Les Wedderburn estimates crooks stole about $40,000 of canola
By Diego Flammini
A Manitoba farmer is sharing his experience of being a victim of grain theft hoping other producers will take the necessary steps to prevent similar incidents on their own farms.
Thieves stole 1,600 bushels of canola, worth about $40,000, from a grain bin on Les Wedderburn’s farm in Rivers, Man.
An unfamiliar truck entered the yard one day while working around a hopper bin.
“We were rotating the canola so it’s not just sitting there,” Wedderburn told Farms.com. “My brother was feeding cattle when he saw a black truck come in. When he went over to see who it was, the driver was already gone and we were suspicious of that because if it was a neighbour or something they would’ve stopped in.”
Wedderburn believes the thieves came back that night to steal the grain.
But he didn’t notice until more than a month later.
“We got up on the bins to make sure everything was alright and noticed the bin was half gone,” he said. “At first we thought maybe we dumped the grain into another bin but no, the grain was stolen.”
Wedderburn reported the theft to the police but isn’t hopeful the authorities will be able to help.
“They’ve struggled to find any evidence other than what we’ve given them,” he said. “We have our suspicious and we’re not going to stop trying to find out who took it.”
The police should have a provincial representative dedicated to farm incidents, Wedderburn said.
Wedderburn wants other farmers to be proactive in protecting their assets.
He plans to install security cameras on his property and use Cropgard to protect his crops.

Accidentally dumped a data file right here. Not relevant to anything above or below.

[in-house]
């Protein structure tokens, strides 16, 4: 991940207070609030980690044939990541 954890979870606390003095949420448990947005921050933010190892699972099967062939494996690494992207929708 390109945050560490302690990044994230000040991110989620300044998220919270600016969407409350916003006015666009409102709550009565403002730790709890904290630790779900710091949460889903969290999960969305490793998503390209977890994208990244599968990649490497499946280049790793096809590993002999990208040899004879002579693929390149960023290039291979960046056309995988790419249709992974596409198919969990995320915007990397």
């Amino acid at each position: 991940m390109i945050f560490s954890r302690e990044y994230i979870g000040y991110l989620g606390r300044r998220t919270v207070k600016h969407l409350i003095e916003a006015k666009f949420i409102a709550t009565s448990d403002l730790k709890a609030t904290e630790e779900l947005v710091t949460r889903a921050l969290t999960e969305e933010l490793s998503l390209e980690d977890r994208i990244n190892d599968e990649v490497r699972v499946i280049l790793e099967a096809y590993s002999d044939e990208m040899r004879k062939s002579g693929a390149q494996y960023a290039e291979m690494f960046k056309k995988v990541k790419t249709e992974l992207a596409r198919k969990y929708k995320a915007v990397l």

Cropgard is pieces of confetti with a code number on it that farmers can register with the company. If a thief steals grain with the confetti in it, he or she will be transporting evidence with them.
Farmers don’t realize how vulnerable they are until it’s too late, he said.
“There are so many things on farms that are vulnerable,” he said. “From tools to fuel to fertilizer, those are easy to access and get at. We need to be more diligent about who is coming in and out of our yards.”
And Wedderburn wouldn’t be surprised if more thefts occur.
“There’s all sorts of scenarios out there that could make someone think about stealing grain,” he said. “If you forward contracted grain and couldn’t fill that contract, maybe you steal someone else’s grain.”
Multiple incidents of farm theft have occurred across the Prairies in recent years.
In October 2021, Miles Moore, a producer near Outlook, Sask. had 1,800 bushels of canola stolen from his farm.
In September 2021, RCMP charged two Albertans with connections to cattle theft and fraudulent sales.
And in September 2020, a Kaleida, Man. farmer reported about 50 tonnes of canola stolen from his property.